By Alim Hosein
As part of the Guyana Prize for Literature 2010 awards activities at the beginning of this month, items from a series of prints done by one of the judges, Stewart Brown, were exhibited at Castellani House. The small prints were taken from a series entitled Babel that Brown had exhibited in 2006, 2007, 2009 and 2010 in various places including Barbados, Jamaica, the United Kingdom and Africa. Given the title of the series, the prints formed an interesting complement to the Guyana Prize week of activities.
The word ‘Babel‘ suggests confusion of sound, a situation in which language, the primary means of human communication, becomes so diverse and multiplex that communication is thwarted rather than enhanced, and dissonance rather than solidarity results. The original concept of Babel comes from the Bible, but the age in which we live – the age in which technology is being used not only to allow each person to access a multiplicity of channels of communication, but also to become the creator of his or her own flows of information – gives a whole new resonance to the concept.
Brown reflects this relentless torrent of information – the “printed textual detritus that inundates our lives, much of it uninvited” as he puts it – in the series. Using elements of language – words, numbers, printed pages and fragments – he images a breakdown of communication. Babel suggests a distance between the streams of information and the human recipient. Information takes on a life of its own – one can imagine tens of trillions of bits and bytes of information streaming around the globe and filling up ‘empty‘ space, but with the human person not actually connected with much of that flow. Babel is therefore an ironic comment, that the age of communication also overwhelms connection.
But the series also reflects Brown’s fascination with the graphic forms used to externalise language. The pieces, which are small – the size of a novel – are densely crowded with letters and words. Different pieces give different takes on the graphics of language – in some cases Brown plays around with individual letters, repeating them, magnifying them, arranging them against the backdrop of crowds of other letters. In other pieces, the letters are crowded and marshalled into ranks and files. In others, they form patterns which look like aerial views of cities. In a few pieces, the shapes of the letters break down and only the colour leaking through the spaces between them gives some hint of the form. In all the pieces, barely-recognised words, letters, numbers emerge and merge, creating new messages out of the breakdown of many messages.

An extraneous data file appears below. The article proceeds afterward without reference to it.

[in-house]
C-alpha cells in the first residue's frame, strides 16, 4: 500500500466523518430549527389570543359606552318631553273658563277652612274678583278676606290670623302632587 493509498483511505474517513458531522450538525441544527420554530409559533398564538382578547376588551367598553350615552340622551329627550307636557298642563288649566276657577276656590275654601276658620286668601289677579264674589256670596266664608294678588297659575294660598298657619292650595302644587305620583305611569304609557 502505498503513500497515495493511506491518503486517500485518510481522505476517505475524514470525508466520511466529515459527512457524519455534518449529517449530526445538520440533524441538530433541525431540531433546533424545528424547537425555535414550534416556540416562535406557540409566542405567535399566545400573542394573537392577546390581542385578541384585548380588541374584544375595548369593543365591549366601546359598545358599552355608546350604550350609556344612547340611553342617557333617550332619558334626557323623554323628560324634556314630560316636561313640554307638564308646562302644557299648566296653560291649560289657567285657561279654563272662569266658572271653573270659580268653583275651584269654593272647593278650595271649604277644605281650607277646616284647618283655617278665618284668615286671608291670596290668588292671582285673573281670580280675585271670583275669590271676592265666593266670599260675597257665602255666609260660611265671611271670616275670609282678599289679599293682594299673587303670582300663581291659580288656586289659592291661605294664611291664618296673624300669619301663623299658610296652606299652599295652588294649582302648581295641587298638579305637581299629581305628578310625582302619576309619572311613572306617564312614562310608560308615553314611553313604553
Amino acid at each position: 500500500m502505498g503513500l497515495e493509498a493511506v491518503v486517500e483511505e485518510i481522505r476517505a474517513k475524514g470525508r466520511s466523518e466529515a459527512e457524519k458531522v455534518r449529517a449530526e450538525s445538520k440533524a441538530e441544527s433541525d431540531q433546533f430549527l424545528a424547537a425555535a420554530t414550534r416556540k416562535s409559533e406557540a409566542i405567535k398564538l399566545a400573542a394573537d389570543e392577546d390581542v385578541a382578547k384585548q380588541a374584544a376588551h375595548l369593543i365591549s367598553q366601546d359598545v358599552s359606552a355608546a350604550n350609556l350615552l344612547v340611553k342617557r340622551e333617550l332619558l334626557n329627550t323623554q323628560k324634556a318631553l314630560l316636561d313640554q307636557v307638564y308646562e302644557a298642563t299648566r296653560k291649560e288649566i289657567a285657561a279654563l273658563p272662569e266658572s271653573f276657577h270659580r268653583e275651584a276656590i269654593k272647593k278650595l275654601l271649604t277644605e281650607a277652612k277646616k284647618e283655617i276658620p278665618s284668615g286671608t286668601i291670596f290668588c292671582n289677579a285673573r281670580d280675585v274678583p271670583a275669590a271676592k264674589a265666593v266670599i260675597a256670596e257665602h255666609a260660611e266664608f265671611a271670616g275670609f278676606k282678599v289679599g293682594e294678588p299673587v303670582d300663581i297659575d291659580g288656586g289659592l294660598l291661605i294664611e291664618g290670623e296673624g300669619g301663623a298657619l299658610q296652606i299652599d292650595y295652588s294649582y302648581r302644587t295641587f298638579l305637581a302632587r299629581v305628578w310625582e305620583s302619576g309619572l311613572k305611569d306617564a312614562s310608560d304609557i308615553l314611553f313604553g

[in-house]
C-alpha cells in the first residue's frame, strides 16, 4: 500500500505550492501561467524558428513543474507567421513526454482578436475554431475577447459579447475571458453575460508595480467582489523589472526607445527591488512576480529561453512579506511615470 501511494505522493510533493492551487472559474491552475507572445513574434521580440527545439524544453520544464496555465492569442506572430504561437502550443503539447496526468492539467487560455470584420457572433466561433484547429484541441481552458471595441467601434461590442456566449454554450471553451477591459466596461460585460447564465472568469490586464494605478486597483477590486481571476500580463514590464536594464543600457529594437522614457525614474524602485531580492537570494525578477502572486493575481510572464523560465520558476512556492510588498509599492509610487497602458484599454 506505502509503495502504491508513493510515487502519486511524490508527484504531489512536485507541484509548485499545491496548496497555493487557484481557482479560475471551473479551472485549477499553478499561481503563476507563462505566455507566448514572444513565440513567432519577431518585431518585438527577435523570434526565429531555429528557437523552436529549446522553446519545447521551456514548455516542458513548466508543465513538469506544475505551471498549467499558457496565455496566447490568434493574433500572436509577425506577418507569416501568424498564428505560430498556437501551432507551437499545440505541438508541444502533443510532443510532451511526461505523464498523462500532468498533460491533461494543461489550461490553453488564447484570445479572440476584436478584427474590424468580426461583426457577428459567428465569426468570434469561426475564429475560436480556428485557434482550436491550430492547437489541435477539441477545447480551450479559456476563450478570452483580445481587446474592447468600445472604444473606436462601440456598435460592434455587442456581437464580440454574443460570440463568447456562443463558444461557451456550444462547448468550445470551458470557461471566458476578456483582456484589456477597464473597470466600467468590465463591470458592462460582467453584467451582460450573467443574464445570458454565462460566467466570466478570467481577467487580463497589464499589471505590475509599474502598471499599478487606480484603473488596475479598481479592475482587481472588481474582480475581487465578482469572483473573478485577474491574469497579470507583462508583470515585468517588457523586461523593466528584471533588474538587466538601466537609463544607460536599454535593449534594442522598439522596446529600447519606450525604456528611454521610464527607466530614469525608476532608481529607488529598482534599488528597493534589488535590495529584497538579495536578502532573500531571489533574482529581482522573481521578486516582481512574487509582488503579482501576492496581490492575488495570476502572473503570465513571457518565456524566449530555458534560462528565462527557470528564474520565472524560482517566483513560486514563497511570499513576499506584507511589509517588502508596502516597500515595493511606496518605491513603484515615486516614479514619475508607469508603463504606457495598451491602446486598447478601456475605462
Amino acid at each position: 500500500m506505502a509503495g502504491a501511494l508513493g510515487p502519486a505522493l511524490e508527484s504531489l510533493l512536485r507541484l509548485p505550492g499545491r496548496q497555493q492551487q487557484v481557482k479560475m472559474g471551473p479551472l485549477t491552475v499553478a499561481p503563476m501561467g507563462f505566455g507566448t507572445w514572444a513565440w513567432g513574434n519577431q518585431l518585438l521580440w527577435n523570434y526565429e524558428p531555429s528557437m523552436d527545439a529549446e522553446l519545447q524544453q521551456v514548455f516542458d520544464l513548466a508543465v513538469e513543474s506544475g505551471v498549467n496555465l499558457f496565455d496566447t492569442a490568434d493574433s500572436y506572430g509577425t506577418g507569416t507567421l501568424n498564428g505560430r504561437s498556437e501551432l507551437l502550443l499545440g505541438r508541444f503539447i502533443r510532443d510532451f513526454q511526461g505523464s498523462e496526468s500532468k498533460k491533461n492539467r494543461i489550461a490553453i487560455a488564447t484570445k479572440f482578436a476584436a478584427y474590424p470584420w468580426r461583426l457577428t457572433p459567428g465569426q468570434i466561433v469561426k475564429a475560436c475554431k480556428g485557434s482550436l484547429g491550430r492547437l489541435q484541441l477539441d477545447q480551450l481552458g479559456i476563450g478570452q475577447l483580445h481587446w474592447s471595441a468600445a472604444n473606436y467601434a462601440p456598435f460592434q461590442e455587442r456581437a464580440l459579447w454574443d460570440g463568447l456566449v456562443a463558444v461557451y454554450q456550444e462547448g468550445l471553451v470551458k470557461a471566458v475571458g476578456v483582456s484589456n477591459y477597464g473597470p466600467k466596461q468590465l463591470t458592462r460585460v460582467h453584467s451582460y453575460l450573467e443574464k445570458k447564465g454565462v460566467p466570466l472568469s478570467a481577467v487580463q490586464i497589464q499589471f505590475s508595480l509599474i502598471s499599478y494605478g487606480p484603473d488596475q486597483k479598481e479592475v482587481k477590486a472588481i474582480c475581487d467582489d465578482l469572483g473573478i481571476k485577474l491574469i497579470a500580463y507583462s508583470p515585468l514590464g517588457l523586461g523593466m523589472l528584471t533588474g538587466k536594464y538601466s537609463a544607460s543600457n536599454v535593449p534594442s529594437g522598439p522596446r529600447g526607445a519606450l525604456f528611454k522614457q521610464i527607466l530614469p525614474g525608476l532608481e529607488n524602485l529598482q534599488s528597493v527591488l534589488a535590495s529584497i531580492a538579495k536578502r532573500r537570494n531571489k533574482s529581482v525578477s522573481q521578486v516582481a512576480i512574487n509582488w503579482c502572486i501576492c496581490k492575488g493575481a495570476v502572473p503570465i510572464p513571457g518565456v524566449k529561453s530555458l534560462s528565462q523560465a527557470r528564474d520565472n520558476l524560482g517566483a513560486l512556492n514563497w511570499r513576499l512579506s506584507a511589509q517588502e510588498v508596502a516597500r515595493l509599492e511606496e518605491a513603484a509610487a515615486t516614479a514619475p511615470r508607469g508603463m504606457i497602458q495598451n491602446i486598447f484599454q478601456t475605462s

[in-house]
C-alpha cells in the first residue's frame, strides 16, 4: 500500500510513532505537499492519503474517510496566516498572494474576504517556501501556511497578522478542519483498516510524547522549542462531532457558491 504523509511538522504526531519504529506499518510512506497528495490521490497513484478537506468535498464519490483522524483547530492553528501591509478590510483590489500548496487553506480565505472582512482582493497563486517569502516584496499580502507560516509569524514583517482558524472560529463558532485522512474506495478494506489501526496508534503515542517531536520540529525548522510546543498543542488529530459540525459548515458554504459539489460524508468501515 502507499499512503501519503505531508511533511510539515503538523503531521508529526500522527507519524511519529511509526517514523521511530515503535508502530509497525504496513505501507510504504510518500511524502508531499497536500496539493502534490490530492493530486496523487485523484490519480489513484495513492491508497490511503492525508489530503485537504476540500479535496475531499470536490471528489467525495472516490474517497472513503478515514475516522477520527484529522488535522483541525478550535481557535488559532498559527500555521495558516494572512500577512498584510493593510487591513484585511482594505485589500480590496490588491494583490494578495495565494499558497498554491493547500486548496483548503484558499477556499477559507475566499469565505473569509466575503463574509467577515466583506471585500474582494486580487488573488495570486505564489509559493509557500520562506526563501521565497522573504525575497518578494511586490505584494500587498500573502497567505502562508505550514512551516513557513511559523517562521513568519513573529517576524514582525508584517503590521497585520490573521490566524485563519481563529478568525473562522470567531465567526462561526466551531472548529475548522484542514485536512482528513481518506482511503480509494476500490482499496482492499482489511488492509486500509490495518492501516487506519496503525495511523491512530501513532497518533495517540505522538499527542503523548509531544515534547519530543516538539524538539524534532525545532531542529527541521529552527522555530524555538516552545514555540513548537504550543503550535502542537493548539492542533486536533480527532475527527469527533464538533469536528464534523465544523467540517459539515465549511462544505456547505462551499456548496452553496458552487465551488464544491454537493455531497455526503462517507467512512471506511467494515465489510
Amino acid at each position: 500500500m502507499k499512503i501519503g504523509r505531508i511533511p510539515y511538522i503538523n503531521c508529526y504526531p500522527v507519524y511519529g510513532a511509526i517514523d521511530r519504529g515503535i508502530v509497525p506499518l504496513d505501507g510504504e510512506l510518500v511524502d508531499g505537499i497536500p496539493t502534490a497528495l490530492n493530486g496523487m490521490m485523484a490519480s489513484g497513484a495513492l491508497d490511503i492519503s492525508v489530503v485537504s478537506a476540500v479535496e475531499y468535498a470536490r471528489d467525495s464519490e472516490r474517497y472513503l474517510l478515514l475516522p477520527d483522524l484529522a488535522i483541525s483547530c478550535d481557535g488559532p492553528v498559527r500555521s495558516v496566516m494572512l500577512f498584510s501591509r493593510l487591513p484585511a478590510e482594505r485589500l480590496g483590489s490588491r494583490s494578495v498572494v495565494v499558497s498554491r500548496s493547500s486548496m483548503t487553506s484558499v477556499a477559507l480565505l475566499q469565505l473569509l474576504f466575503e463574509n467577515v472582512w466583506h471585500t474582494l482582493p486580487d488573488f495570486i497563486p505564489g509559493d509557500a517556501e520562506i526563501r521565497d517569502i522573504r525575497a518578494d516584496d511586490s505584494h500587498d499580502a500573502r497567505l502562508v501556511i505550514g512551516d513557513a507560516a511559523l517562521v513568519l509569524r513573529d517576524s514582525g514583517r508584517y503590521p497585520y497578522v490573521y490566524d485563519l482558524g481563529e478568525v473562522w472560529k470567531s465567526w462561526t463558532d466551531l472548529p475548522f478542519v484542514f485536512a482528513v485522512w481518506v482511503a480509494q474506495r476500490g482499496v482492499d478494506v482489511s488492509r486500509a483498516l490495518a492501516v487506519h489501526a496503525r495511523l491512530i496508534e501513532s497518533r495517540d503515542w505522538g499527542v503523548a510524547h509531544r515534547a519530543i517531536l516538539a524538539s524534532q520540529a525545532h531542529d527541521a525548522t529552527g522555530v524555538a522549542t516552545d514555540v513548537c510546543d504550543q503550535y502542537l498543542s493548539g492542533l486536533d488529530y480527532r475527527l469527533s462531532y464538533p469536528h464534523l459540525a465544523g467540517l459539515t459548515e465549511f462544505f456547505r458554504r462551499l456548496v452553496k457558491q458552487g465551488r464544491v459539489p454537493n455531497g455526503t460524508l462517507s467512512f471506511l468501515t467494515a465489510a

A third aspect of the work lies in the production of messages. Brown says that “Babel is an ongoing series of collages, paintings, digital prints, artist’s cards, boxes and installations.” The pieces on show at Castellani are prints of those paintings, collages and prints that Brown had done, but he notes that they are not to be seen as copies of the original work. Instead, he says, “…the several processes of scanning, editing, cropping, colouring and printing change those images in ways that are particularly significant in the context of this Babel project, remaking them as printed text-derived artworks in their own right.” Technology is therefore an implicit part of the process of creating the artwork, in the same way that brushes and brushstrokes are integral but usually unheralded elements in the success of a painting. Also, in the same way that the technologies of writing, then printing, then digitising have amplified language to the point where it overwhelms its function (information overload), the means of technology are being used to create new ways of seeing, interfacing, understanding (calligraphic beauty created not only by hand but by technology).
Babel exists between such poles. It focuses the technologies of communication – the means of giving form to the sounds of language, of externalising, recording, reproducing, conveying language. But it also reflects the human involvement in language, including the changes that language itself goes through as different persons and communities appropriate it to create their own meanings. In this last sense, Babel has a positive resonance, as the criss-cross of communication re-energises and fertilises language.
At the same time, there is a fascination with the world in which one is swamped by language. As Brown says in his notes to the exhibition, “Babel is essentially a playful, whimsical, ironic response to the various pleasures and pressures of a life devoted, one way or another, to the text.”
Stewart Brown was Chairman of the Jury for the first Guyana Prize for Literature Caribbean Award. He is Reader in Caribbean Literature at the Centre of West Africa Studies, University of Birmingham. He has been closely following Caribbean and African writing since the 1980s. He is also a prize-winning poet.
The Babel range of images can be seen on www.catalystpress.co.uk
The prints on show at Castellani will be donated to libraries in Guyana.